Reclaiming Christmas: Remembering the Holy Innocents

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Christmas Pack #15
Reclaiming Christmas

Remembering the Holy Innocents

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Remembering the Holy Innocents

A Service for December 28th

By Milo Thornberry


"The Day of the Holy Innocents," a day set aside to remember the slaughter of the children in and around Bethlehem, is often forgotten in the midst of our Christmas and Epiphany celebrations. The service below is based on one congregation's attempt to reclaim this important day. The service was so well received by the congregation of Aldersgate United Methodist Church, Juneau, Alaska, many asked that "Remembering the Holy Innocents" become part of their church's traditional Christmas services.

Use this resource to plan a service or special event in your church on or around December 28th. Take this opportunity to both remember the slaughter of the holy innocents and be reminded of the vulnerability of children today. As you read through this piece and plan a service of your own, consider where children are at risk in your community. Plan to invite a representative from a program helping children in your area to take part in your event. Also included are some ideas for further study and action.

The Dark Side of the Christmas Story

There are two stories of the birth of Jesus in the gospels. The story told in the gospel of Luke is one of a pastoral scene with a stable and shepherds quietly watching their flocks on the hillsides outside Bethlehem. The story, as it is told in the gospel of Matthew is a little different (Matthew 2:1-18). Although we don't usually read this story until after Christmas Day, we know the plot well. It is the story of the magi following a star to find the Christ Child in Bethlehem. It is also the story of Herod. The tyrant Herod has learned from the magi that a baby has been born who will be "King of the Jews." Due to his limited power under the Romans, Herod is jealous of the would-be King. He will stop at nothing to find the baby Jesus and kill him.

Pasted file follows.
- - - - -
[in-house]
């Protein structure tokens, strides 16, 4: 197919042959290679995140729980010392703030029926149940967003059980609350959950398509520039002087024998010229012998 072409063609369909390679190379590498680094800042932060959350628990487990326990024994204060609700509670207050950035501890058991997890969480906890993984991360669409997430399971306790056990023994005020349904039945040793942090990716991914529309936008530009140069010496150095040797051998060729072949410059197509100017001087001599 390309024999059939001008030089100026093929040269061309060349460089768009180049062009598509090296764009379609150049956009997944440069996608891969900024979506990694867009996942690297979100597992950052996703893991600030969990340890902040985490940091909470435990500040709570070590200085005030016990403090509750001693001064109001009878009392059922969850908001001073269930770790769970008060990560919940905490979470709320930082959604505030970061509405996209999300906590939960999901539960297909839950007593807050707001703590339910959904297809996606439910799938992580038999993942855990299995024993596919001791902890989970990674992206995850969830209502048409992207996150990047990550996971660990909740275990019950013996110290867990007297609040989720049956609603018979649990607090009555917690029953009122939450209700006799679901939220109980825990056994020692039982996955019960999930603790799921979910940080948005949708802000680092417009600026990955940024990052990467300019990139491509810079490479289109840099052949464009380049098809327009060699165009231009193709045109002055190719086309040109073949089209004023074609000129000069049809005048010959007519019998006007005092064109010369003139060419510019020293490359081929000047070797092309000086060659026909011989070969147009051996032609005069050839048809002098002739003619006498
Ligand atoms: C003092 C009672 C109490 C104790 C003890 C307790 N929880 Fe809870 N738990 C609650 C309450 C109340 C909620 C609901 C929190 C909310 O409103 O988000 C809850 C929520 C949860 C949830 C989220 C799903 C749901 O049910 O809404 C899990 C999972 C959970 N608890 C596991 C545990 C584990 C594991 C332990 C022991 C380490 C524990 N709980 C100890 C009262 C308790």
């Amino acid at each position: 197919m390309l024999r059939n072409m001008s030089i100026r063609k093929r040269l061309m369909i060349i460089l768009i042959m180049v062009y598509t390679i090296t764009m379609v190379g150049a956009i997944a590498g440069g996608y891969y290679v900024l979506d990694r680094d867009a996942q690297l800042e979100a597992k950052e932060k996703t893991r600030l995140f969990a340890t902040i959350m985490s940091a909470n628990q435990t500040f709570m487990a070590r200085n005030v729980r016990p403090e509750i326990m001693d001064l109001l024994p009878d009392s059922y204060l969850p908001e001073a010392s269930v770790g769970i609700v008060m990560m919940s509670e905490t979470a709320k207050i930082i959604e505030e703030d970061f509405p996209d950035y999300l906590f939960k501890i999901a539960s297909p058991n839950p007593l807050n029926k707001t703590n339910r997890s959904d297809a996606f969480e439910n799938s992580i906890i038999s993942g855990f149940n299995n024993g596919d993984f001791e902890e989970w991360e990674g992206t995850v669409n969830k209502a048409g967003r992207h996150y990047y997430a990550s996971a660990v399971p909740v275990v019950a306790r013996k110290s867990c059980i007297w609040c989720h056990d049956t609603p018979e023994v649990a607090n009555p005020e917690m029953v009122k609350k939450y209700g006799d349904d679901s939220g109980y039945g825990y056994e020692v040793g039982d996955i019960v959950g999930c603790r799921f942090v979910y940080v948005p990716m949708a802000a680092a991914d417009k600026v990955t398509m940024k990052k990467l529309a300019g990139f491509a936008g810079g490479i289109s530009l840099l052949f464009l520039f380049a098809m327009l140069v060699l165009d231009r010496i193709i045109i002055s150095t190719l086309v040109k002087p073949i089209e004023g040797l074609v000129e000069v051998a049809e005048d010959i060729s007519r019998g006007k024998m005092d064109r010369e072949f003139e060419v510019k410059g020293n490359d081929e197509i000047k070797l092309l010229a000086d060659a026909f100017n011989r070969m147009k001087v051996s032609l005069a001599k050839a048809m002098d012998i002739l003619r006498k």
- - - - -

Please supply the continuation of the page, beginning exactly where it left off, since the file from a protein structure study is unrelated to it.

You know the rest of the story. After receiving a message in a dream, Joseph gets up in the middle of the night, takes Mary and the baby Jesus, somehow sneaks through Herod's palace guards and the Roman soldiers on the outskirts of Jerusalem and gets away to Egypt. Jesus is saved from Herod's wrath. But many others are not. In an attempt to destroy the newborn King and insure his own grip on power, Herod orders all of the boy babies in the area around Bethlehem to be killed. And so the prophesy was fulfilled: "A voice was heard in Ramah, wailing and loud lamentation, Rachel weeping for her children. . . ." This is what is known in church history as "The Slaughter of the Holy Innocents."

From very early in its history, the church set aside a day - December 28th - to remember the massacre of the innocent children of Bethlehem. Since few churches today observe the Day of the Holy Innocents, this scripture is seldom read during the Christmas season, and rarely read at all. It is a shame that we have lost this day from our traditional Christmas observances, because this part of the Christmas story goes beyond the quiet beauty of Christmas Eve to the real world into which the baby Jesus was born. And it takes us from the romantic beauty of our Christmas celebrations to the real world in which we live. For today, it is enough to be warned that when we ignore the harsh realities around the birth of Jesus, we are tempted to rest in the comfort of Christmas fantasies and divert our eyes from the harsh realities of our world.

A Service of Remembering

GATHERING Children's Group of Chimers

"Jesus Loves Me"

"Away in a Manger"

[We have a lot of children at Aldersgate, and we wanted them to participate in the service. They did. After their contribution, most of the children sat in the front of the sanctuary and listened attentively through the forty-five minute service. They seemed to sense the seriousness and purpose of the celebration.]


Tonight we gather in the Christmas season
to remember things of old.
And in thinking of days long past
to think about the here and now.
We come to celebrate children
and to remember their vulnerability.


O God of all youth, we pray to you:
We are young people, and we want to celebrate life!
We cry out against all that kills life:
hunger, poverty, unemployment, sickness,
repression, individualism, injustice.
We want to announce fullness of life:
work, education, health, housing,
bread for all.
We want communion, a world renewed,
We hope against hope.

With the Lord of history we want to make all things new. *

[You can encourage the youth in your congregation to share this call to worship.]


INTRODUCTION "The Dark Side of the Christmas Story"

[Introduce the service with a five-minute presentation of the material in the above introduction.]